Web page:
It’s one thing to be a sore loser; it’s quite another to get the cops involved because of it.
Police in Long Beach, N.Y., located on Long Island, received a call Tuesday afternoon from someone identifying himself as 17-year-old Rafael Castillo saying he had just killed his mother and “might shoot more people.” That prompted a swarm of armed Nassau County officers, Metropolitan Transportation Authority officers, and hostage negotiators - over 60 in total - to descend upon the Long Beach home of the real Rafael Castillo, who was up in his room playing “Call of Duty.”
Castillo had been facing off with someone in the game online and killed one of his opponents’ characters. The wronged party then retaliated by calling authorities with the false report. The caller had reportedly gotten Castillo’s home address by tracking his IP address during the game. The resulting police response is estimated to have cost around $100,000.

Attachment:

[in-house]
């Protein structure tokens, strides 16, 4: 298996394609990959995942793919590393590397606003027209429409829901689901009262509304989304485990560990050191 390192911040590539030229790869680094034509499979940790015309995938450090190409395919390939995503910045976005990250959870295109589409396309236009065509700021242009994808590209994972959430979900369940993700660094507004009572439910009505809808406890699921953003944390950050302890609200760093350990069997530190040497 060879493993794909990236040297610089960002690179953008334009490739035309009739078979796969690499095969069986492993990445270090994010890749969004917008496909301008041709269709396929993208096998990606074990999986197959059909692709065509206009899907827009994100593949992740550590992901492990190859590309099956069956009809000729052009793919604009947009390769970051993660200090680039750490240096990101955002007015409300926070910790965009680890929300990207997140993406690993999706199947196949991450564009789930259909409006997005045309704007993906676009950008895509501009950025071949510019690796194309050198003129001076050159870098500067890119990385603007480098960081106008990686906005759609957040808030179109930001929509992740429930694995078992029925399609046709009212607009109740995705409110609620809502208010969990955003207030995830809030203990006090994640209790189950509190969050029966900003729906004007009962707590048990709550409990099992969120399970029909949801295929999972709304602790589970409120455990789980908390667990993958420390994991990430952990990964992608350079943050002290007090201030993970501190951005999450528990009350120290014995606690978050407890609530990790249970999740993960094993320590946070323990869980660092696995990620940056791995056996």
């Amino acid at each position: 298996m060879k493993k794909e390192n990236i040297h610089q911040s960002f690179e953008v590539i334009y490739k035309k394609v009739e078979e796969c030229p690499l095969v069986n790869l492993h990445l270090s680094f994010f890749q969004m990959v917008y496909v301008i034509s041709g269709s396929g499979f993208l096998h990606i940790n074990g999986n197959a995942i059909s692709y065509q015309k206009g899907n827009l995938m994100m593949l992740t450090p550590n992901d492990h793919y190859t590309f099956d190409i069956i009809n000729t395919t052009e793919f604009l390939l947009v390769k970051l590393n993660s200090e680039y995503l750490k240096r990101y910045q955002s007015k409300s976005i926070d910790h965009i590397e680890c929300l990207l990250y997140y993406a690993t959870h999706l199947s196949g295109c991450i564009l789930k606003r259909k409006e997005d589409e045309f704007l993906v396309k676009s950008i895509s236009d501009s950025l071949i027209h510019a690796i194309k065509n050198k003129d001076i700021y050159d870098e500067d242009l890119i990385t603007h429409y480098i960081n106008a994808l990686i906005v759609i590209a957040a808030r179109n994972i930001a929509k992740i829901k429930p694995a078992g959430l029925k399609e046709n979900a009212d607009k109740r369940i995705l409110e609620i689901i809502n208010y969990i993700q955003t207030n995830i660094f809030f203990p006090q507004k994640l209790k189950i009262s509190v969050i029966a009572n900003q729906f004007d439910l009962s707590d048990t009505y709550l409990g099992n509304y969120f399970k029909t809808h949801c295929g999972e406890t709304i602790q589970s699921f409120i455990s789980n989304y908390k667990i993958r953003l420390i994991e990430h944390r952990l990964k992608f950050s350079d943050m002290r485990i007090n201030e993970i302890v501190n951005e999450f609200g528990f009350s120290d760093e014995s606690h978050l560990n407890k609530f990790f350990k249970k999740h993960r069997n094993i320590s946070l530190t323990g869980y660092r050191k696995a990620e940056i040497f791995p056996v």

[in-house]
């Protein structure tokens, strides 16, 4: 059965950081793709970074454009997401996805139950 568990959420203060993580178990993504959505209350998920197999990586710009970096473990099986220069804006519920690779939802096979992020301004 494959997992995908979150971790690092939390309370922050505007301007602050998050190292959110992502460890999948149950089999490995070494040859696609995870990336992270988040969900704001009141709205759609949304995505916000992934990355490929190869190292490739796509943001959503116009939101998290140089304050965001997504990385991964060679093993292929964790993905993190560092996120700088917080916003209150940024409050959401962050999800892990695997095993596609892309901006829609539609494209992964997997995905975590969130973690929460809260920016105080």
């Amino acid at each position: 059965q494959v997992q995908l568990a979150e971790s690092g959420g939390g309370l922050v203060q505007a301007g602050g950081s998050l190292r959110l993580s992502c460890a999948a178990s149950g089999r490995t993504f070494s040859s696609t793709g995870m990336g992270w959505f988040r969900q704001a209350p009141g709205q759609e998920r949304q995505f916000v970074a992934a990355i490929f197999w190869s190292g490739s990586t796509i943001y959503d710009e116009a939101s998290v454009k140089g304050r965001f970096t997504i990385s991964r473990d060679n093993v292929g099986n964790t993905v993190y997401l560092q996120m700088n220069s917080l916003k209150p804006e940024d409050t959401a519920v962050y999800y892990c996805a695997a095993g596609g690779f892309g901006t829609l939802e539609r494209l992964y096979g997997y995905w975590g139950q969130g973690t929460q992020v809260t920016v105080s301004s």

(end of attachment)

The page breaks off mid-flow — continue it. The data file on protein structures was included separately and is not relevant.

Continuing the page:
CBS New York noted Wednesday that police are still searching for who made the phony call and says the FBI is getting involved in the probe.
The call now serves as another example of “swatting,” a prank phenomenon in which a person sics a SWAT team or some sort of emergency response on another person’s home. People who put in swatting calls can also gain points depending on what’s included in the response, such as helicopters, presence of a SWAT team, and how the police enter the home, among others.
Long Beach Police Commissioner Michael Tangney called the “bizarre world” of swatting a “nationwide epidemic.” Nassau County District Attorney Kathleen Rice, meanwhile, said cases like this are a “dangerous and outrageous waste of law enforcement resources and taxpayer dollars,” adding that authorities will use every tool they have to track down the culprit and hold him or her liable for the cost.
Celebrities have also been recent targets of swatting, including Justin Timberlake, Selena Gomez, Miley Cyrus, Ashton Kutcher, and Justin Bieber. Police in California responded to calls at their homes, all of which proved to be false. The rash of swatting calls in the state resulted in Gov. Jerry Brown signing a bill making those who make the calls responsible for the full cost of the subsequent police response.